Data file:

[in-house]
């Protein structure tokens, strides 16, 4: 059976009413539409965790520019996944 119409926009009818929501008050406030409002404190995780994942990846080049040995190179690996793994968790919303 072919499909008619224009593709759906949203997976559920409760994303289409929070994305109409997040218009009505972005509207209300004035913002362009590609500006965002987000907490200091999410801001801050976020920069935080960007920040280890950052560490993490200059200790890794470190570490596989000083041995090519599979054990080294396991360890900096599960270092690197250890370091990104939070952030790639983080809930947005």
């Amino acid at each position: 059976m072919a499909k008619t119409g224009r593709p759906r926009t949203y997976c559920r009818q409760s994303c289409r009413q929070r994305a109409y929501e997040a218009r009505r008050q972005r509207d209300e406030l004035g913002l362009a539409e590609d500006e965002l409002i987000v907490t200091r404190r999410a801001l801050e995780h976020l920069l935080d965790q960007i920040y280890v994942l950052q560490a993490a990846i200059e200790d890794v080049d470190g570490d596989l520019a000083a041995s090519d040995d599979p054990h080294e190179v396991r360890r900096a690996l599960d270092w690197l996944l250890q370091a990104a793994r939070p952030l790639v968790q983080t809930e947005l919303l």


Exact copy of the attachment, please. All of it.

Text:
[in-house]
């Protein structure tokens, strides 16, 4: 059976009413539409965790520019996944 119409926009009818929501008050406030409002404190995780994942990846080049040995190179690996793994968790919303 072919499909008619224009593709759906949203997976559920409760994303289409929070994305109409997040218009009505972005509207209300004035913002362009590609500006965002987000907490200091999410801001801050976020920069935080960007920040280890950052560490993490200059200790890794470190570490596989000083041995090519599979054990080294396991360890900096599960270092690197250890370091990104939070952030790639983080809930947005």
């Amino acid at each position: 059976m072919a499909k008619t119409g224009r593709p759906r926009t949203y997976c559920r009818q409760s994303c289409r009413q929070r994305a109409y929501e997040a218009r009505r008050q972005r509207d209300e406030l004035g913002l362009a539409e590609d500006e965002l409002i987000v907490t200091r404190r999410a801001l801050e995780h976020l920069l935080d965790q960007i920040y280890v994942l950052q560490a993490a990846i200059e200790d890794v080049d470190g570490d596989l520019a000083a041995s090519d040995d599979p054990h080294e190179v396991r360890r900096a690996l599960d270092w690197l996944l250890q370091a990104a793994r939070p952030l790639v968790q983080t809930e947005l919303l």